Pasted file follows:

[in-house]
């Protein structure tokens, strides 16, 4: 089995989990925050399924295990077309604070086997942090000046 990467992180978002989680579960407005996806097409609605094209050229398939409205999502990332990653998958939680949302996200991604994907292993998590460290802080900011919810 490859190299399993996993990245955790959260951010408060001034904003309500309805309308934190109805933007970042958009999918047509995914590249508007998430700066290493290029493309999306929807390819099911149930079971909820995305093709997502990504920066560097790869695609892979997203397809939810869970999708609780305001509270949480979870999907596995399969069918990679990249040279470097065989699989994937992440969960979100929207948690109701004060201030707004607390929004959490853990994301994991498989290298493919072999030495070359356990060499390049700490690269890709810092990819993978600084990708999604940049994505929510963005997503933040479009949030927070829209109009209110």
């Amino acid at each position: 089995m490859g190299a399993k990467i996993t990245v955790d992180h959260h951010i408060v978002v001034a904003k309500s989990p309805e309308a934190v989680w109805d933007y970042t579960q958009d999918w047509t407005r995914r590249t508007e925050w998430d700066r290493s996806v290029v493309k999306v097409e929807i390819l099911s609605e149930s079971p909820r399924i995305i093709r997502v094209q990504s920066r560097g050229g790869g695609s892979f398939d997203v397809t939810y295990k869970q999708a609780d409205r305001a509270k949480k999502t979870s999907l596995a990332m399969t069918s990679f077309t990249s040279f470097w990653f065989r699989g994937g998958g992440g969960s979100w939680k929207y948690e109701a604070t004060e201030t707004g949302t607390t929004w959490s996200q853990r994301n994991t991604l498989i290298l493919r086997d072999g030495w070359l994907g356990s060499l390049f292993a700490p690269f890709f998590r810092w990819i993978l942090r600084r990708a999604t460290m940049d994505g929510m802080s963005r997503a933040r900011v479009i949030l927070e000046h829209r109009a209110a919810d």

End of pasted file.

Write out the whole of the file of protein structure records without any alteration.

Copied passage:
[in-house]
């Protein structure tokens, strides 16, 4: 089995989990925050399924295990077309604070086997942090000046 990467992180978002989680579960407005996806097409609605094209050229398939409205999502990332990653998958939680949302996200991604994907292993998590460290802080900011919810 490859190299399993996993990245955790959260951010408060001034904003309500309805309308934190109805933007970042958009999918047509995914590249508007998430700066290493290029493309999306929807390819099911149930079971909820995305093709997502990504920066560097790869695609892979997203397809939810869970999708609780305001509270949480979870999907596995399969069918990679990249040279470097065989699989994937992440969960979100929207948690109701004060201030707004607390929004959490853990994301994991498989290298493919072999030495070359356990060499390049700490690269890709810092990819993978600084990708999604940049994505929510963005997503933040479009949030927070829209109009209110």
């Amino acid at each position: 089995m490859g190299a399993k990467i996993t990245v955790d992180h959260h951010i408060v978002v001034a904003k309500s989990p309805e309308a934190v989680w109805d933007y970042t579960q958009d999918w047509t407005r995914r590249t508007e925050w998430d700066r290493s996806v290029v493309k999306v097409e929807i390819l099911s609605e149930s079971p909820r399924i995305i093709r997502v094209q990504s920066r560097g050229g790869g695609s892979f398939d997203v397809t939810y295990k869970q999708a609780d409205r305001a509270k949480k999502t979870s999907l596995a990332m399969t069918s990679f077309t990249s040279f470097w990653f065989r699989g994937g998958g992440g969960s979100w939680k929207y948690e109701a604070t004060e201030t707004g949302t607390t929004w959490s996200q853990r994301n994991t991604l498989i290298l493919r086997d072999g030495w070359l994907g356990s060499l390049f292993a700490p690269f890709f998590r810092w990819i993978l942090r600084r990708a999604t460290m940049d994505g929510m802080s963005r997503a933040r900011v479009i949030l927070e000046h829209r109009a209110a919810d």